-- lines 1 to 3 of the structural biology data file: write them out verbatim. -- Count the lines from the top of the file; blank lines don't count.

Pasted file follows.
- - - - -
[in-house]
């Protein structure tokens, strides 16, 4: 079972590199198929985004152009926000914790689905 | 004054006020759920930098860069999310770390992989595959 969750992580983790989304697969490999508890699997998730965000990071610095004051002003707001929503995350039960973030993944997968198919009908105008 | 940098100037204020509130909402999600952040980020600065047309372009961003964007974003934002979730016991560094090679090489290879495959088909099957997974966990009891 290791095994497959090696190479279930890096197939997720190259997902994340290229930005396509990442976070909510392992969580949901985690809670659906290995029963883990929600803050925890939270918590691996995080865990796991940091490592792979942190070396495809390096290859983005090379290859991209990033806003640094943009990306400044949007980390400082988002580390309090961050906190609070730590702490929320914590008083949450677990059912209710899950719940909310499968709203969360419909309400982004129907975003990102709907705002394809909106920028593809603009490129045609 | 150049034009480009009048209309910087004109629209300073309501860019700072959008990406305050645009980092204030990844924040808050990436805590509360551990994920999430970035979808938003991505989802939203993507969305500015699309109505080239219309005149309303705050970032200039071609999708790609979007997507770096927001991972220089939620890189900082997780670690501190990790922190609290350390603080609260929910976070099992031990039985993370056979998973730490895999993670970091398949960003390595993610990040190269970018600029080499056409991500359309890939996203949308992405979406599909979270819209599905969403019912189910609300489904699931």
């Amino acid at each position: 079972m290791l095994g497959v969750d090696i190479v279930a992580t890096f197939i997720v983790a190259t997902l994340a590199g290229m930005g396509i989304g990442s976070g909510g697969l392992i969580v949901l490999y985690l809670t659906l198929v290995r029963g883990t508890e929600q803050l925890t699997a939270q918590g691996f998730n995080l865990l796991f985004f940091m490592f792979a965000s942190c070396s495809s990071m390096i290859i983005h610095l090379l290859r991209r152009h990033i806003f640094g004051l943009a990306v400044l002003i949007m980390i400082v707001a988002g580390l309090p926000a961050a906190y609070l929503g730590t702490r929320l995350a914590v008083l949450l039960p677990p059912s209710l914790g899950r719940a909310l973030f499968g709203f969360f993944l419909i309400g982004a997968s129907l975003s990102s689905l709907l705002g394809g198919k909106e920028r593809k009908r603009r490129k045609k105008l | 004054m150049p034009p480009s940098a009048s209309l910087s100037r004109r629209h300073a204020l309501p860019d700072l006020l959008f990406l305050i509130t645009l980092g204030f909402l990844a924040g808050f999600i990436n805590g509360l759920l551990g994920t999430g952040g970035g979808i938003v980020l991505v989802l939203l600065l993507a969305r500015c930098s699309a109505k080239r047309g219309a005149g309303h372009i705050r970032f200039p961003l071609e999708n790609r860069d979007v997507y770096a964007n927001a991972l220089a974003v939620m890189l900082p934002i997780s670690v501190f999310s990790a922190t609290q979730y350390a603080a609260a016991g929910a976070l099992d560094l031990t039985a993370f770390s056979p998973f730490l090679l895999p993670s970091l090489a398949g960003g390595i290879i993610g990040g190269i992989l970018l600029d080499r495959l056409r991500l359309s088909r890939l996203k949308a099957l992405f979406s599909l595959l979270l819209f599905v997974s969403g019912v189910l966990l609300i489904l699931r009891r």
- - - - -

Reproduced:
[in-house]
């Protein structure tokens, strides 16, 4: 079972590199198929985004152009926000914790689905 | 004054006020759920930098860069999310770390992989595959 969750992580983790989304697969490999508890699997998730965000990071610095004051002003707001929503995350039960973030993944997968198919009908105008 | 940098100037204020509130909402999600952040980020600065047309372009961003964007974003934002979730016991560094090679090489290879495959088909099957997974966990009891 290791095994497959090696190479279930890096197939997720190259997902994340290229930005396509990442976070909510392992969580949901985690809670659906290995029963883990929600803050925890939270918590691996995080865990796991940091490592792979942190070396495809390096290859983005090379290859991209990033806003640094943009990306400044949007980390400082988002580390309090961050906190609070730590702490929320914590008083949450677990059912209710899950719940909310499968709203969360419909309400982004129907975003990102709907705002394809909106920028593809603009490129045609 | 150049034009480009009048209309910087004109629209300073309501860019700072959008990406305050645009980092204030990844924040808050990436805590509360551990994920999430970035979808938003991505989802939203993507969305500015699309109505080239219309005149309303705050970032200039071609999708790609979007997507770096927001991972220089939620890189900082997780670690501190990790922190609290350390603080609260929910976070099992031990039985993370056979998973730490895999993670970091398949960003390595993610990040190269970018600029080499056409991500359309890939996203949308992405979406599909979270819209599905969403019912189910609300489904699931």
């Amino acid at each position: 079972m290791l095994g497959v969750d090696i190479v279930a992580t890096f197939i997720v983790a190259t997902l994340a590199g290229m930005g396509i989304g990442s976070g909510g697969l392992i969580v949901l490999y985690l809670t659906l198929v290995r029963g883990t508890e929600q803050l925890t699997a939270q918590g691996f998730n995080l865990l796991f985004f940091m490592f792979a965000s942190c070396s495809s990071m390096i290859i983005h610095l090379l290859r991209r152009h990033i806003f640094g004051l943009a990306v400044l002003i949007m980390i400082v707001a988002g580390l309090p926000a961050a906190y609070l929503g730590t702490r929320l995350a914590v008083l949450l039960p677990p059912s209710l914790g899950r719940a909310l973030f499968g709203f969360f993944l419909i309400g982004a997968s129907l975003s990102s689905l709907l705002g394809g198919k909106e920028r593809k009908r603009r490129k045609k105008l | 004054m150049p034009p480009s940098a009048s209309l910087s100037r004109r629209h300073a204020l309501p860019d700072l006020l959008f990406l305050i509130t645009l980092g204030f909402l990844a924040g808050f999600i990436n805590g509360l759920l551990g994920t999430g952040g970035g979808i938003v980020l991505v989802l939203l600065l993507a969305r500015c930098s699309a109505k080239r047309g219309a005149g309303h372009i705050r970032f200039p961003l071609e999708n790609r860069d979007v997507y770096a964007n927001a991972l220089a974003v939620m890189l900082p934002i997780s670690v501190f999310s990790a922190t609290q979730y350390a603080a609260a016991g929910a976070l099992d560094l031990t039985a993370f770390s056979p998973f730490l090679l895999p993670s970091l090489a398949g960003g390595i290879i993610g990040g190269i992989l970018l600029d080499r495959l056409r991500l359309s088909r890939l996203k949308a099957l992405f979406s599909l595959l979270l819209f599905v997974s969403g019912v189910l966990l609300i489904l699931r009891r």